There are no research studies published showing what can help

 Your experiences   

 are the only  

 source of information 


If you are experiencing breastfeeding aversion and agitation there's a number of things you can try to see if they relieve your symptoms and help you continue breastfeeding



Latch, Latch, Latch


If your newborn baby has a poor latch, get help immediately.  Whether its attachment and positioning or tounge tie, having painful feeds will lead to dreading feeding, and even if it becomes resolved it may lead to BAA long term.  Also, whilst there is nothing published that suggests suckling changes from when a baby is a newborn to when they become a toddler, it can certainly feel very different to a mother.  For a start, toddlers have teeth, and you can feel them if the latch isn't right. As a child grows and their dependency on milk decreases, the latch can often be a lazy one.  Make sure to promote a wide latch and proper suckling every feed to lessen BAA.


Distraction, distraction, distration


Perhaps the most instant relief comes from distraction.  Feed in front of others, go out, if you can't then get people over.  Look at your phone, read a book, watch TV, some mothers with severe BAA say hold an ice cube. Whatever works to distract you until the end of the feed.




Whilst this one might not be in your control, it is important to note.  Sleep is important for functionality and sanity.  Mothers often say BAA is much, MUCH worse when they are sleep deprived.  Take any opportunity to sleep, if that is not possible reach out to ask for help.  Get friends or family to watch your child/ren so that you can have the opportunity to have a short nap.  Try mindfulness (Headspace offers a free trial, with short 10-minute sessions that are accessible online anytime).  Listen to sleep hypnosis tracks on YouTube to help you at least doze in the day or at night, if you cannot sleep or if it is not possible to sleep as you are a primary care-giver and have no help.  

Hydration and nutrition

Breastmilk is mostly made up of water, and as you feed, you will be making more milk and using more water.  Hydrate, A LOT, especially at night.

Breastmilk has many, many constituents, see Jenness, 1979. (The article is available here).  Many more are discovered with each passing year and its uncertain that we know all its properties.  What is certain thought is that 'lactation represents the greatest postnatal energetic expenditure for human and non-human primate females, and the ability to sustain the costs of lactation is influenced by a mother's physical condition.'(Hinde, 2009. See here).  If you can see a nutritionist, sort out your diet, and eat better, to see if this has an effect or lessens the BAA.  Although there is no research to prove its efficacy, many mothers take supplements to reduce BAA, such as B12, Magnesium and Vitamin D, and for them it works.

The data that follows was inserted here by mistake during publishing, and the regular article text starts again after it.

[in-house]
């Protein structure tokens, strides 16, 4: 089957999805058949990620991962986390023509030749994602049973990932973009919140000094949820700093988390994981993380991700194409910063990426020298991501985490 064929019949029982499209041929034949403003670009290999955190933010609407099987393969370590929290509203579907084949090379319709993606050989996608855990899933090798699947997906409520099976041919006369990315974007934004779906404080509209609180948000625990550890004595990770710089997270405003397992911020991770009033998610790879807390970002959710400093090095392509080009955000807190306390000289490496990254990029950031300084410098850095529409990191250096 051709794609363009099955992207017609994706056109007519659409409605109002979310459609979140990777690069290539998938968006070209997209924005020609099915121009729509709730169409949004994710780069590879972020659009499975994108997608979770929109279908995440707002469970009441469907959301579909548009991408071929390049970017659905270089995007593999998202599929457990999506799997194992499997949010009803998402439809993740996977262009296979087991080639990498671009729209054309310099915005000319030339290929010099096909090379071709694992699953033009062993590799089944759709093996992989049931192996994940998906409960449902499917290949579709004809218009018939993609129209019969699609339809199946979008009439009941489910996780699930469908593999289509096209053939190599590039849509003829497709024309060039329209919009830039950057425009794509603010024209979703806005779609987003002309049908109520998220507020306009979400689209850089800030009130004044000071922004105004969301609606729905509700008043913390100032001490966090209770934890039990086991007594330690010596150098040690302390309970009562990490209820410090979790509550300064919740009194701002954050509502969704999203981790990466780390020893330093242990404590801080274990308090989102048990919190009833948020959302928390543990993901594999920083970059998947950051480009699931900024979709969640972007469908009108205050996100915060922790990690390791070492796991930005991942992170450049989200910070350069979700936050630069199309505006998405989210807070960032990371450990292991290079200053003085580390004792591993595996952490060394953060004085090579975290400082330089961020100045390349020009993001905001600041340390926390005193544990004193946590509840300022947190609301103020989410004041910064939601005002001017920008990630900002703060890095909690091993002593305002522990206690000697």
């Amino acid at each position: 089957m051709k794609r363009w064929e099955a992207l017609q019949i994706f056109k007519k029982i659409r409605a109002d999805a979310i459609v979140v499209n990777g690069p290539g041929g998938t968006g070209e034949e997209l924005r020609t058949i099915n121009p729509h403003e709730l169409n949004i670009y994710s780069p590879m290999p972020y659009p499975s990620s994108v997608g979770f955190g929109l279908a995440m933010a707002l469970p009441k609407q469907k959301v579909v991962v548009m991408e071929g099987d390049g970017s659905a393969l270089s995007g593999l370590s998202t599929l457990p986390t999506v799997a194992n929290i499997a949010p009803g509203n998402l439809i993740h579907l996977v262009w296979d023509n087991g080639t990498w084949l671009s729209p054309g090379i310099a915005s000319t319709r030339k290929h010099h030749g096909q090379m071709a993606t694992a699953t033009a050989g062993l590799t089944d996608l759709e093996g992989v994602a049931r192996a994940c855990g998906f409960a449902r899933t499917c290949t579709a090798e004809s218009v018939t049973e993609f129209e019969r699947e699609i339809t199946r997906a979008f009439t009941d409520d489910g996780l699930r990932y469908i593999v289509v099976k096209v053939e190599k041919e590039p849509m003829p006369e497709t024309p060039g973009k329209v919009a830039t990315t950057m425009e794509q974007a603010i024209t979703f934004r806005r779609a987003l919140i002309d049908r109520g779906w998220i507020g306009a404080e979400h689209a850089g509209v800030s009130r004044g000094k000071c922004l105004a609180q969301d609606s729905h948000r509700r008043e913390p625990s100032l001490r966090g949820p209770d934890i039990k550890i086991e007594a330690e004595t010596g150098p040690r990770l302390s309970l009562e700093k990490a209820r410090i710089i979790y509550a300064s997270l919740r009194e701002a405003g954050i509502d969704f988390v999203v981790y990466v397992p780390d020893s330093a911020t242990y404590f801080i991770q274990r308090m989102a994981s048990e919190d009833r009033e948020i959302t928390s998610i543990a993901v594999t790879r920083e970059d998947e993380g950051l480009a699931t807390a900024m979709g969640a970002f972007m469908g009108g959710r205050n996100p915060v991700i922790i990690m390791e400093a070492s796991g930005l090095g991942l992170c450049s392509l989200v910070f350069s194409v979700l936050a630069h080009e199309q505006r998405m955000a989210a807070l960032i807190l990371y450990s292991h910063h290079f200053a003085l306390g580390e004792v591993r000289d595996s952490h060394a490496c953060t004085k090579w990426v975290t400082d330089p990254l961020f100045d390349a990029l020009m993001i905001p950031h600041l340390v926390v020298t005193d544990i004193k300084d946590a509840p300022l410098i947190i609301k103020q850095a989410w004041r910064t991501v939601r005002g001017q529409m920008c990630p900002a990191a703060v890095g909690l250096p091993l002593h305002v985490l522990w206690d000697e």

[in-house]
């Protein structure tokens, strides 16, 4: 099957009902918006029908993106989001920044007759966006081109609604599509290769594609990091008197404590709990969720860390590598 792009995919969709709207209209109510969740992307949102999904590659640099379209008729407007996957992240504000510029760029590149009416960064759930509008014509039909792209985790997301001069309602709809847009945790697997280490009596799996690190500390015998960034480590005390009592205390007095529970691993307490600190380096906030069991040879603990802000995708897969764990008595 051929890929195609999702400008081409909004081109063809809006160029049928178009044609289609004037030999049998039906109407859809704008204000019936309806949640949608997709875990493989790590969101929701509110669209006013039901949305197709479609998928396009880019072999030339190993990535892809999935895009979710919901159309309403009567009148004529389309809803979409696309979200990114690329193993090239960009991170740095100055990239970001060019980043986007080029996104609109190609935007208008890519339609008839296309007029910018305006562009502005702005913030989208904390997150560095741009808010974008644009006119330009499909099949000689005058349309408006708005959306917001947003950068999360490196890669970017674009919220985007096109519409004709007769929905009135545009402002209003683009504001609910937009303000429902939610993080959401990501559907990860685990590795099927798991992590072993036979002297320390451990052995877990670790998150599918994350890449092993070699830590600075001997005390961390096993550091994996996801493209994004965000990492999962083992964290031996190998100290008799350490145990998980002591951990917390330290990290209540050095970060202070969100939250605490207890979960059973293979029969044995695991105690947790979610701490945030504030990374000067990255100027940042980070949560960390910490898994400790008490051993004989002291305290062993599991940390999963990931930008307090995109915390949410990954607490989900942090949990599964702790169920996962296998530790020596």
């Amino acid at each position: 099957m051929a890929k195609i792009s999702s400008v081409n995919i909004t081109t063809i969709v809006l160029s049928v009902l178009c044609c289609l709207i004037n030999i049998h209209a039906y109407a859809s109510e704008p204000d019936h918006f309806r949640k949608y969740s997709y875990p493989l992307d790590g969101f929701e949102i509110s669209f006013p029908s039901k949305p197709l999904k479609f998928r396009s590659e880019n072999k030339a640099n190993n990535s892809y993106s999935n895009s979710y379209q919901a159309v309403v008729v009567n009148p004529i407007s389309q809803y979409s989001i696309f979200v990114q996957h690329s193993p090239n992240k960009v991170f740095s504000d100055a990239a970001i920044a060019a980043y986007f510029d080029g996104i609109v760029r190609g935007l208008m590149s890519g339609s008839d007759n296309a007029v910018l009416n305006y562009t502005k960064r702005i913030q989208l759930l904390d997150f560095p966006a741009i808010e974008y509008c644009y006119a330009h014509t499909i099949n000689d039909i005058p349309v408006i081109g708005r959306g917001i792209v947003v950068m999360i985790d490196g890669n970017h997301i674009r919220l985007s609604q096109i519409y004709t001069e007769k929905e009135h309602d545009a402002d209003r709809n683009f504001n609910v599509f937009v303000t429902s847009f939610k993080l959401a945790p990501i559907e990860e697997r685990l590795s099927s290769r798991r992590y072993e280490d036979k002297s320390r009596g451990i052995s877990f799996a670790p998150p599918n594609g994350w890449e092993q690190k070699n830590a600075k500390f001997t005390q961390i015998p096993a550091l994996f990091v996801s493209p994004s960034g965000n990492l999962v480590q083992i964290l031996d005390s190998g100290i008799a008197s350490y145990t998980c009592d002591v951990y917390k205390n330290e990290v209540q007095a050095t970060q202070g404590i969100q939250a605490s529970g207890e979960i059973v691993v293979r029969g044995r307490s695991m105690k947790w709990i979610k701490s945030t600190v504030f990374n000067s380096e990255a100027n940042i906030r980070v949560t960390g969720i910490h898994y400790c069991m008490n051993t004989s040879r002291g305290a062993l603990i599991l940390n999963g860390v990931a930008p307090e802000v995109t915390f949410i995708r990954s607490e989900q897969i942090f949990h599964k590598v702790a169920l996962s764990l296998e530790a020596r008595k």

Time out for yourself

Feeling 'touched out' and not having any personal space can be a common complaint of successfully breastfeeding mothers, particularly for those feeding older children or tandem feeding.  Having time alone or time for yourself and not breastfeeding is crucial for some women to get a handle on BAA.  


BAA can start when a women has the return of her post natal (partum) menses, and for some mothers BAA continues with each monthly menstural cycle, in varying forms.  Hormonal imbalances can play havoc with us women, knowing that this balances redresses after your period can help BAA, so keep a note on when you are due and see if there are any correlations.  Also, ask your GP or doctor to do a blood test and check any abnormal results on your hormones such as LH, FSH, prolactin, oestrogen,and progesterone.

You are not alone in experiencing BAA.


Join a local breastfeeding group, an online forum or a Facebook Breastfeeding aversion group.


Share your story, get support.



Ask your GP (UK) or Doctor to perform a full blood test, checking your female hormones, Iron, Vitamin D etc in order to establish any deficencies.  If they're not helpful, take the blood test results to a nutritionist.

Keep a diary, note when BAA happens to you in order to establish if there is a pattern

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